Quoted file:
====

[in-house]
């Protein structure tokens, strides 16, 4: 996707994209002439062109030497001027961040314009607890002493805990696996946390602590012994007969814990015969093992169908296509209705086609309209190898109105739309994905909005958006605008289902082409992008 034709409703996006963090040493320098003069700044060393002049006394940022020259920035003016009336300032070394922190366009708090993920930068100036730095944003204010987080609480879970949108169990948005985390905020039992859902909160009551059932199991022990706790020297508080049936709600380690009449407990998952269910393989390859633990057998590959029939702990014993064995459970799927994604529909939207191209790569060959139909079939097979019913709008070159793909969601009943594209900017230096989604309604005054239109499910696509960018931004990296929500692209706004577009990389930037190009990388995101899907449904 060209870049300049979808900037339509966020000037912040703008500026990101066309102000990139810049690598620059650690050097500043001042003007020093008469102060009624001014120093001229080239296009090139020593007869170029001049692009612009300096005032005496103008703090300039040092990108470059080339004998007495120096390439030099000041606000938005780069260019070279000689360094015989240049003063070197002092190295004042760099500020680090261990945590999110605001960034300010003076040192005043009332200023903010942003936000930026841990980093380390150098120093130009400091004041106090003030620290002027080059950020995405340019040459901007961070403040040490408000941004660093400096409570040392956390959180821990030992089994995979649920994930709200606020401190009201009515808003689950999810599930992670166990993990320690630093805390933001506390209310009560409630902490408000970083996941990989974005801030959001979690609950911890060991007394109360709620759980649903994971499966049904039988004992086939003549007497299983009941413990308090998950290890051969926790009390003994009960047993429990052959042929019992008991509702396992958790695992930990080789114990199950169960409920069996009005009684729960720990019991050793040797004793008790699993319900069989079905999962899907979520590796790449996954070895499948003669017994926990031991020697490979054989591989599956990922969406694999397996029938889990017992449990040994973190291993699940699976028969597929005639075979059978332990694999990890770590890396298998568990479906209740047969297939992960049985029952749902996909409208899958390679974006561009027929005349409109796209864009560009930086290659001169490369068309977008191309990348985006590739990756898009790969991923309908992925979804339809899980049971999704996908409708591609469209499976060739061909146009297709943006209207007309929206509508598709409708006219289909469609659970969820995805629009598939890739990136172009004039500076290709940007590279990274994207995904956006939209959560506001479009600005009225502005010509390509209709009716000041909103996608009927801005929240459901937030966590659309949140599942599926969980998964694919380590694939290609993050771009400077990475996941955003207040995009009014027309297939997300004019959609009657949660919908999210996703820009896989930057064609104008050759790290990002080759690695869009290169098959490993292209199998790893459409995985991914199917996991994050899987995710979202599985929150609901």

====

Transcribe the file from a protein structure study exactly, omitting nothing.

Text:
[in-house]
């Protein structure tokens, strides 16, 4: 996707994209002439062109030497001027961040314009607890002493805990696996946390602590012994007969814990015969093992169908296509209705086609309209190898109105739309994905909005958006605008289902082409992008 034709409703996006963090040493320098003069700044060393002049006394940022020259920035003016009336300032070394922190366009708090993920930068100036730095944003204010987080609480879970949108169990948005985390905020039992859902909160009551059932199991022990706790020297508080049936709600380690009449407990998952269910393989390859633990057998590959029939702990014993064995459970799927994604529909939207191209790569060959139909079939097979019913709008070159793909969601009943594209900017230096989604309604005054239109499910696509960018931004990296929500692209706004577009990389930037190009990388995101899907449904 060209870049300049979808900037339509966020000037912040703008500026990101066309102000990139810049690598620059650690050097500043001042003007020093008469102060009624001014120093001229080239296009090139020593007869170029001049692009612009300096005032005496103008703090300039040092990108470059080339004998007495120096390439030099000041606000938005780069260019070279000689360094015989240049003063070197002092190295004042760099500020680090261990945590999110605001960034300010003076040192005043009332200023903010942003936000930026841990980093380390150098120093130009400091004041106090003030620290002027080059950020995405340019040459901007961070403040040490408000941004660093400096409570040392956390959180821990030992089994995979649920994930709200606020401190009201009515808003689950999810599930992670166990993990320690630093805390933001506390209310009560409630902490408000970083996941990989974005801030959001979690609950911890060991007394109360709620759980649903994971499966049904039988004992086939003549007497299983009941413990308090998950290890051969926790009390003994009960047993429990052959042929019992008991509702396992958790695992930990080789114990199950169960409920069996009005009684729960720990019991050793040797004793008790699993319900069989079905999962899907979520590796790449996954070895499948003669017994926990031991020697490979054989591989599956990922969406694999397996029938889990017992449990040994973190291993699940699976028969597929005639075979059978332990694999990890770590890396298998568990479906209740047969297939992960049985029952749902996909409208899958390679974006561009027929005349409109796209864009560009930086290659001169490369068309977008191309990348985006590739990756898009790969991923309908992925979804339809899980049971999704996908409708591609469209499976060739061909146009297709943006209207007309929206509508598709409708006219289909469609659970969820995805629009598939890739990136172009004039500076290709940007590279990274994207995904956006939209959560506001479009600005009225502005010509390509209709009716000041909103996608009927801005929240459901937030966590659309949140599942599926969980998964694919380590694939290609993050771009400077990475996941955003207040995009009014027309297939997300004019959609009657949660919908999210996703820009896989930057064609104008050759790290990002080759690695869009290169098959490993292209199998790893459409995985991914199917996991994050899987995710979202599985929150609901």